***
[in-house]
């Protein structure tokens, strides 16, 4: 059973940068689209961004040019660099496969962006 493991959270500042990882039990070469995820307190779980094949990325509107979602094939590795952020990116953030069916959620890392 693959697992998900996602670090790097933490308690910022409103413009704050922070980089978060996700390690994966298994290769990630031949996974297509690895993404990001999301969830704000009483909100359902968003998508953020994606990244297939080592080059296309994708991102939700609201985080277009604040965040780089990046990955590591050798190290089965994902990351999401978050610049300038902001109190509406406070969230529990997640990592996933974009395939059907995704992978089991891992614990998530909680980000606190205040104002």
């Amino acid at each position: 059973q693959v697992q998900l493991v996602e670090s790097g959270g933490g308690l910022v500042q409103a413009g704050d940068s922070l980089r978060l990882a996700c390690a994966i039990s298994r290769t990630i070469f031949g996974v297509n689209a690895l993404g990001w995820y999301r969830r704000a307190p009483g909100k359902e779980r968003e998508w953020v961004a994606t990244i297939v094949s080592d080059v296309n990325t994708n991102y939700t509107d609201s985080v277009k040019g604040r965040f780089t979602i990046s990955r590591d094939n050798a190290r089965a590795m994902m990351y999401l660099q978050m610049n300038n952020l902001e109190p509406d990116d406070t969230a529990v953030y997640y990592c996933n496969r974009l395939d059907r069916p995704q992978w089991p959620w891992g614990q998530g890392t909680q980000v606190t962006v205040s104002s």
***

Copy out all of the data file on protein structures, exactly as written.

[in-house]
């Protein structure tokens, strides 16, 4: 059973940068689209961004040019660099496969962006 493991959270500042990882039990070469995820307190779980094949990325509107979602094939590795952020990116953030069916959620890392 693959697992998900996602670090790097933490308690910022409103413009704050922070980089978060996700390690994966298994290769990630031949996974297509690895993404990001999301969830704000009483909100359902968003998508953020994606990244297939080592080059296309994708991102939700609201985080277009604040965040780089990046990955590591050798190290089965994902990351999401978050610049300038902001109190509406406070969230529990997640990592996933974009395939059907995704992978089991891992614990998530909680980000606190205040104002």
């Amino acid at each position: 059973q693959v697992q998900l493991v996602e670090s790097g959270g933490g308690l910022v500042q409103a413009g704050d940068s922070l980089r978060l990882a996700c390690a994966i039990s298994r290769t990630i070469f031949g996974v297509n689209a690895l993404g990001w995820y999301r969830r704000a307190p009483g909100k359902e779980r968003e998508w953020v961004a994606t990244i297939v094949s080592d080059v296309n990325t994708n991102y939700t509107d609201s985080v277009k040019g604040r965040f780089t979602i990046s990955r590591d094939n050798a190290r089965a590795m994902m990351y999401l660099q978050m610049n300038n952020l902001e109190p509406d990116d406070t969230a529990v953030y997640y990592c996933n496969r974009l395939d059907r069916p995704q992978w089991p959620w891992g614990q998530g890392t909680q980000v606190t962006v205040s104002s």